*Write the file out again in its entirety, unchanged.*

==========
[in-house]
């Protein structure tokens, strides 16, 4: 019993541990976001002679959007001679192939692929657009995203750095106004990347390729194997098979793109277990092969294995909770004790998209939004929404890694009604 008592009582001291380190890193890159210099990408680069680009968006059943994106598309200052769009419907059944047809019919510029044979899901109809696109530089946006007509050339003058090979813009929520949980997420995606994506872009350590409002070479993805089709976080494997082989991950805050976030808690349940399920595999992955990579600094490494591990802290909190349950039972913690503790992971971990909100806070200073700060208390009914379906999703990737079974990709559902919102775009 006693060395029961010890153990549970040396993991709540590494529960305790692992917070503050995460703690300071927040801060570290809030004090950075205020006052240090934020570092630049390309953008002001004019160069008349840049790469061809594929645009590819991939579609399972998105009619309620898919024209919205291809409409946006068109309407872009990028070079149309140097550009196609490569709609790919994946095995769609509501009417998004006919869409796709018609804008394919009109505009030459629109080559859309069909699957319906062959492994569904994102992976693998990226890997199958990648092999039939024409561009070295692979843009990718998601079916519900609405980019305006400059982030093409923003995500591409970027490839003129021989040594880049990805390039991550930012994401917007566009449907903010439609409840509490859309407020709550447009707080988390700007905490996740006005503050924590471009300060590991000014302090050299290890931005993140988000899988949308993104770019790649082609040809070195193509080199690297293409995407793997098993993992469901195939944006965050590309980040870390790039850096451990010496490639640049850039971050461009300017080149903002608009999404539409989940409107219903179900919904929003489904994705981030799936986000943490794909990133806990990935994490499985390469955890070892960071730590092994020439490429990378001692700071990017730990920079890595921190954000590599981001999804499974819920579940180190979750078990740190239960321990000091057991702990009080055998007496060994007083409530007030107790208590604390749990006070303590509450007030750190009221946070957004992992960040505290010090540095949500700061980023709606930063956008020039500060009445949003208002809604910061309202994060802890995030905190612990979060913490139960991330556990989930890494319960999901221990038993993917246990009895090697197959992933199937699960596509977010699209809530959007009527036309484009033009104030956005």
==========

[in-house]
């Protein structure tokens, strides 16, 4: 019993541990976001002679959007001679192939692929657009995203750095106004990347390729194997098979793109277990092969294995909770004790998209939004929404890694009604 008592009582001291380190890193890159210099990408680069680009968006059943994106598309200052769009419907059944047809019919510029044979899901109809696109530089946006007509050339003058090979813009929520949980997420995606994506872009350590409002070479993805089709976080494997082989991950805050976030808690349940399920595999992955990579600094490494591990802290909190349950039972913690503790992971971990909100806070200073700060208390009914379906999703990737079974990709559902919102775009 006693060395029961010890153990549970040396993991709540590494529960305790692992917070503050995460703690300071927040801060570290809030004090950075205020006052240090934020570092630049390309953008002001004019160069008349840049790469061809594929645009590819991939579609399972998105009619309620898919024209919205291809409409946006068109309407872009990028070079149309140097550009196609490569709609790919994946095995769609509501009417998004006919869409796709018609804008394919009109505009030459629109080559859309069909699957319906062959492994569904994102992976693998990226890997199958990648092999039939024409561009070295692979843009990718998601079916519900609405980019305006400059982030093409923003995500591409970027490839003129021989040594880049990805390039991550930012994401917007566009449907903010439609409840509490859309407020709550447009707080988390700007905490996740006005503050924590471009300060590991000014302090050299290890931005993140988000899988949308993104770019790649082609040809070195193509080199690297293409995407793997098993993992469901195939944006965050590309980040870390790039850096451990010496490639640049850039971050461009300017080149903002608009999404539409989940409107219903179900919904929003489904994705981030799936986000943490794909990133806990990935994490499985390469955890070892960071730590092994020439490429990378001692700071990017730990920079890595921190954000590599981001999804499974819920579940180190979750078990740190239960321990000091057991702990009080055998007496060994007083409530007030107790208590604390749990006070303590509450007030750190009221946070957004992992960040505290010090540095949500700061980023709606930063956008020039500060009445949003208002809604910061309202994060802890995030905190612990979060913490139960991330556990989930890494319960999901221990038993993917246990009895090697197959992933199937699960596509977010699209809530959007009527036309484009033009104030956005």